Read more, here.

(707) 290-9731
777-D Elmira Road
Vacaville, CA 95687
Website

Saturday, September 10, 2022

Types of Baseball Parks : Multi-purpose Ballparks

From the 1960s until the arrival of retro parks in 1992, baseball built many multi-purpose ballparks. Also derisively known as "concrete donuts", "cookie-cutters", or "giant ashtrays", they were usually tall and circular or square structures made entirely of, usually bare, reinforced concrete. The parks were built to hold baseball as well as football, soccer, and other sports. One of the earliest baseball stadiums that incorporated this type of design was Cleveland Stadium (built 1932), which featured an oval grandstand that was more friendly to goal-centered sports like football. A park built to suit all sports well, which was co-owned by the teams or the city, seemed advantageous to all, especially because it was less expensive to maintain one stadium rather than two. Some parks that were originally built for one sport were renovated to accommodate multiple sports.

The shape of the parks generally depended on the original use. Baseball parks that were renovated to accommodate football, like Candlestick Park and Anaheim Stadium, were usually asymmetrically shaped. Football stadiums that were renovated to accommodate baseball, like Sun Life Stadium and Mile High Stadium, were usually of a rectangular shape, though Mile High actually started its life in 1948 as a Minor League Baseball park known as Bears Stadium. Parks that were built to serve both were usually circular and completely enclosed on all sides. These were the parks that gained multi-purpose parks the reputation as bland cookie-cutter structures. The first of these parks was DC Stadium (renamed RFK Stadium in 1969) in the District of Columbia. RFK is unique in that it hosted two different baseball teams, and that it was the first to originally be intended for multiple sports.

Read more, here.

(707) 290-9731
777-D Elmira Road
Vacaville, CA 95687
Website

Wednesday, September 7, 2022

Subscriber Question - Do You Teach Hitters To Push Hands Back? Coach Ri...


Coach Rich answers a viewer's question about pushing of the hands.

(707) 290-9731
777-D Elmira Road
Vacaville, CA 95687
Website

Sunday, September 4, 2022

Types of Baseball Parks : Jewel Box Ballparks


The earliest ballparks built or rebuilt of reinforced concrete, brick, and steel are now known as the jewel box ballparks or classic parks. Two-tiered grandstands became much more prevalent in this era, as well. The Baker Bowl in Philadelphia, which opened in 1895, was the first to use steel and brick as the primary construction materials and included a cantilevered upper deck seating area that hung out over the lower seating area. Although it did not use reinforced concrete in its construction, Baker Bowl is considered the first of the jewel box parks. The first of to use reinforced concrete was Shibe Park, which opened in 1909, also in Philadelphia.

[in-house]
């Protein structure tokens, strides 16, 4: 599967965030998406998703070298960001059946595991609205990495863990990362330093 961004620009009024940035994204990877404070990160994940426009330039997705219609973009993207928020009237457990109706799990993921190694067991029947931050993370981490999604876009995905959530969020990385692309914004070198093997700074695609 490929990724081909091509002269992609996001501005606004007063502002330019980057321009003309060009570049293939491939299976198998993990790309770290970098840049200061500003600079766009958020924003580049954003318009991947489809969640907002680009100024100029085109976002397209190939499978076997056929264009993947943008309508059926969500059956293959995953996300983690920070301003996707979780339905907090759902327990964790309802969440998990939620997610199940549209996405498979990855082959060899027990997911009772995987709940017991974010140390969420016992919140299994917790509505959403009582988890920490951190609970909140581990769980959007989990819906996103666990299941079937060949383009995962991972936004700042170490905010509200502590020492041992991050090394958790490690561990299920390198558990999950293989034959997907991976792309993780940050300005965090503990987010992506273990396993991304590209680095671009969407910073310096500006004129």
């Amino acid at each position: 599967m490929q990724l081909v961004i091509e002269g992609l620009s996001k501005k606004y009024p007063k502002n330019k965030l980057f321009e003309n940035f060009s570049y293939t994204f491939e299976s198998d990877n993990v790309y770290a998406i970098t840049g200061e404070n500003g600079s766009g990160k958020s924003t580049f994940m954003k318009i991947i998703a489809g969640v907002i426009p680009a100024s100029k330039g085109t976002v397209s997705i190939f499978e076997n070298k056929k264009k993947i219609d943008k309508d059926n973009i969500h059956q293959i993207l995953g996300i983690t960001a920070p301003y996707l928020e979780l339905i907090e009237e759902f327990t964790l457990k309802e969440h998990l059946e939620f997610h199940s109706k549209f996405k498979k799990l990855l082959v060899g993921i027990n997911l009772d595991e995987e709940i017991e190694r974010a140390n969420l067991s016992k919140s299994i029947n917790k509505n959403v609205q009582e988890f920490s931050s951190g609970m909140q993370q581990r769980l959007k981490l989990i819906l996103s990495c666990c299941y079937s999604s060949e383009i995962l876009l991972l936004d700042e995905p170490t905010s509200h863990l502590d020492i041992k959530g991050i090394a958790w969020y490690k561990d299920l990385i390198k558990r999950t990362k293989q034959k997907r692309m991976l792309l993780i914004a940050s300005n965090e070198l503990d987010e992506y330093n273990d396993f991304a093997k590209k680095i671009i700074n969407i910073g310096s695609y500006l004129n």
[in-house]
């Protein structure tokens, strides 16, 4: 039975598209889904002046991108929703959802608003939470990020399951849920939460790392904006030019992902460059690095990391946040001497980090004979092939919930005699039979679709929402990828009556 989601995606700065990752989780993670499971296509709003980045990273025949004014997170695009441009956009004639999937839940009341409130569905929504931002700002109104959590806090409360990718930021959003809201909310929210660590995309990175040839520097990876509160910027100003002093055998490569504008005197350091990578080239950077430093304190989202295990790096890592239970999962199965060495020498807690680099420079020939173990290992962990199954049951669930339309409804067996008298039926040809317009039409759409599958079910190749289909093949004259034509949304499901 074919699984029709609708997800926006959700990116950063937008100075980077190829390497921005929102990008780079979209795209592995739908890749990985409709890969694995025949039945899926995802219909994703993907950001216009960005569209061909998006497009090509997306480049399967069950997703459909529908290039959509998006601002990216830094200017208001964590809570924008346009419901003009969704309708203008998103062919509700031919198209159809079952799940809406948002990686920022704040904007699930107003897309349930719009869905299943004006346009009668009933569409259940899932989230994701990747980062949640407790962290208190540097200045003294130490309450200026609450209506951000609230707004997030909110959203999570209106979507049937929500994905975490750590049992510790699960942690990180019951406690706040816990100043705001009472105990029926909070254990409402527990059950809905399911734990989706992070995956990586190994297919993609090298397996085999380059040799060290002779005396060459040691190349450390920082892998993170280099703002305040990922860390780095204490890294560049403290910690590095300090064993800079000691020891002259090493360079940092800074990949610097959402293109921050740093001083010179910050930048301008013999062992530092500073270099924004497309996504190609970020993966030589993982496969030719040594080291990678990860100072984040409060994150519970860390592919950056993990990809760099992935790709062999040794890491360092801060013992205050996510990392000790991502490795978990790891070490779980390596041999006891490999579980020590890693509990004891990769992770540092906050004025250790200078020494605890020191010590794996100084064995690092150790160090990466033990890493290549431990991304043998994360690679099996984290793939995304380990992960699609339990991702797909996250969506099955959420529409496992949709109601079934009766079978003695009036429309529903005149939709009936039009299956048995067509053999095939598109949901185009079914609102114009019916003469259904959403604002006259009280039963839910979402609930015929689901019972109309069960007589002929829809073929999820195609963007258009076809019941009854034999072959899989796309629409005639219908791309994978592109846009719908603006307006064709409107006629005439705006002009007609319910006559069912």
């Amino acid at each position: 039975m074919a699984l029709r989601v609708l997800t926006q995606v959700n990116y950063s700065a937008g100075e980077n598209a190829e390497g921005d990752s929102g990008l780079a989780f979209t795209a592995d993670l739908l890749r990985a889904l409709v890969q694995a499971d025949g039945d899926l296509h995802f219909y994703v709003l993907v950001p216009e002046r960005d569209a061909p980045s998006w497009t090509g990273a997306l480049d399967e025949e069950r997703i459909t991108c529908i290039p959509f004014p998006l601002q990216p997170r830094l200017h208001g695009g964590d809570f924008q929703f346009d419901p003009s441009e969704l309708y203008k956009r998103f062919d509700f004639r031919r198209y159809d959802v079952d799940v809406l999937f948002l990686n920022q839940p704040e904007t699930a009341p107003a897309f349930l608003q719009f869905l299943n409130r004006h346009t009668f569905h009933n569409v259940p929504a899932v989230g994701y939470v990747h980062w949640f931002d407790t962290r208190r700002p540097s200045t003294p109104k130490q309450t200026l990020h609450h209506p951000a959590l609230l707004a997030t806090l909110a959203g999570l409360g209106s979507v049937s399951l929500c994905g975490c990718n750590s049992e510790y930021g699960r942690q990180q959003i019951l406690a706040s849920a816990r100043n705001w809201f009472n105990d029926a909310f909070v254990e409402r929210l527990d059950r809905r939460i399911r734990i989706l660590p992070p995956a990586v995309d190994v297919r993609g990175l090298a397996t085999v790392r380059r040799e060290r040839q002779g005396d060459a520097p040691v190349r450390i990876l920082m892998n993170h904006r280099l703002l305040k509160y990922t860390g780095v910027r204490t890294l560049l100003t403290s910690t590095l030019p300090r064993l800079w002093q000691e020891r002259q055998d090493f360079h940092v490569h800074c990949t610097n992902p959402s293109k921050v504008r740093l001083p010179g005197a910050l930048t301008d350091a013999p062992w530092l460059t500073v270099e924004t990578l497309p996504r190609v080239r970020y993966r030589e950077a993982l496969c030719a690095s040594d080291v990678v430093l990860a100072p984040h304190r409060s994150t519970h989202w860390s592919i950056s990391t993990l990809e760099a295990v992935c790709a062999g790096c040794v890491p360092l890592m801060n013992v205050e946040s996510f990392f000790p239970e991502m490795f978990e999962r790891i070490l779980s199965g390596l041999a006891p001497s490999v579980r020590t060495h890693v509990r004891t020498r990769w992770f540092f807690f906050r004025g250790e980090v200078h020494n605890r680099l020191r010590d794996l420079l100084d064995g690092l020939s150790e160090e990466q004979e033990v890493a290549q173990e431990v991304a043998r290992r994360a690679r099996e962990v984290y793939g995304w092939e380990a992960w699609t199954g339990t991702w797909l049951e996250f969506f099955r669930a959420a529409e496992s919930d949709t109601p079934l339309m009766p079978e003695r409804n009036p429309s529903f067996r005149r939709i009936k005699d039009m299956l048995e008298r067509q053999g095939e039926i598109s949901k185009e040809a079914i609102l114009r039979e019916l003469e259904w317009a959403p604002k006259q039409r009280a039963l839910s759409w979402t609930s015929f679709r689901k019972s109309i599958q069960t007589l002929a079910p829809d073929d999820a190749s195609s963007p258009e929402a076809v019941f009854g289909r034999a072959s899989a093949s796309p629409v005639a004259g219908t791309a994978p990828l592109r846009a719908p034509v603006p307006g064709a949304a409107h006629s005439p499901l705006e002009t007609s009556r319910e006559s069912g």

The upper decks were typically held up by steel pillars that obstructed the view from some seats in the lower level. However, because of the supports used , the upper decks could come very close to the field. The two-tiered design was the standard for decades, until the New York Yankees built Yankee Stadium. To accommodate the large crowds Babe Ruth drew, Yankee Stadium was built with three tiers. This became the new standard until some recently built parks reverted to two, including PNC Park in 2001.

Most jewel box parks were built to fit the constraints of actual city blocks, often resulting in significantly asymmetrical outfield dimensions and large outfield walls to prevent easy home runs. Notable examples included League Park in Cleveland, which had a 40-foot (12 m)-tall wall in right field, and the Green Monster, the 37-foot (11 m)-tall left field wall at Fenway Park in Boston. Notable exceptions include Shibe Park and Comiskey Park, which were built on rectangular city blocks that were large enough to accommodate symmetrical left and right fields.

Other sports, such as soccer and football, were often played at these sites (Yankee Stadium, for example, was designed to accommodate football). In contrast to the later multi-purpose parks, the seats were generally angled in a configuration suitable for baseball. The "retro" ballparks built in the 1990s and beyond are an attempt to capture the feel of the jewel box parks. The only jewel box parks still used by Major League Baseball are Fenway Park and Wrigley Field.

Read more, here.

(707) 290-9731
777-D Elmira Road
Vacaville, CA 95687
Website

Thursday, September 1, 2022

Types of Baseball Parks : Wooden Ballparks

The first professional baseball venues were large wooden ballparks with seats mounted on wood platforms. Although known for being constructed out of wood, they featured iron columns for better support. Some included one tier of inclined seating, topped with either a flat roof or, in some instances, a small upper tier. The outfield was bordered by tall walls or fences covered in advertisements, much like today's minor league parks. These advertisements were sometimes fronted with bleacher seats, or "bleaching boards". Wood, while prone to decomposition, was a relatively inexpensive material.